Color blindness in humans is
the inability to perceive differences between some or all colors that other
people can distinguish. It is most often of genetic nature, but might also
occur because of eye, nerve, or brain damage, or due to exposure to certain
chemicals. The English chemist John Dalton in 1794 published the first
scientific paper on the subject, "Extraordinary facts relating to the
vision of colors", after the realization of his own color blindness.
Color blindness is usually
labeled as a disability; however, in select situations colorblind people
have advantages over people with a full color range. Color blind hunters
are better at picking out prey against a confusing background, and the
military have found that color blind soldiers can sometimes see through
camouflage that fools everyone else.
Monochromats may have a minor
advantage in dark vision, but only in the first five minutes of dark
Rates of occurrence
Although exact numbers vary
in various populations, color blindness affects a significant proportion of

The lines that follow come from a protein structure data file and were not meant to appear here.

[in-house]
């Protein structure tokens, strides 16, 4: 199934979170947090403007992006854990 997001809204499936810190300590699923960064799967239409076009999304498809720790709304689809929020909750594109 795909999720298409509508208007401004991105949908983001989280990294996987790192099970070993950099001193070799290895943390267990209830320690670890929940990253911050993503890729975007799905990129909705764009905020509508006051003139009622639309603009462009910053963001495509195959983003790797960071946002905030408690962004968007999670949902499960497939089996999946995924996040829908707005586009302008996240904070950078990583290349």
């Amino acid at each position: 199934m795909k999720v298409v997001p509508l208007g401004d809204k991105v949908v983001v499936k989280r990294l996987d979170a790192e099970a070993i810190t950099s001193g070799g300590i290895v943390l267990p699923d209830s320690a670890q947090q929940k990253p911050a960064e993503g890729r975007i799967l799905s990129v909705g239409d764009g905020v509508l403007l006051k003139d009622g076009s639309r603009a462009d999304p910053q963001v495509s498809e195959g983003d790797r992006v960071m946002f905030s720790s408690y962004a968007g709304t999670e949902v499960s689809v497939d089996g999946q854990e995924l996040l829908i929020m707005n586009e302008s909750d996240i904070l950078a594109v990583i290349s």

people. Among Americans, approximately 10% of males suffer from some form
of color perception deficiency. Isolated communities with a restricted gene
pool sometimes produce high proportions of color blindness, including the
less usual types: examples include rural Finland and some of the Scottish
Causes of color blindness
There are many types of
color blindness. The most common varieties are hereditary (genetic)
photoreceptor disorders. Higher brain areas implicated in color processing
include the parvocellular pathway of the lateral geniculate nucleus of the
thalamus, and visual area V4 of the visual cortex. Acquired color blindness
is generally unlike the more typical genetic disorders. For example, it is
possible to acquire color blindness only in a portion of the visual field
but maintain normal color vision elsewhere. Some forms of acquired color
blindness are reversible. In order to understand retinal color blindness,
it is necessary to know that the normal human retina contains two kinds of
light sensitive cells, the rod cells (active in low light) and the cone
cells (active in normal daylight). There are three kinds of cones, each
containing a different pigment. The cones are activated when the pigments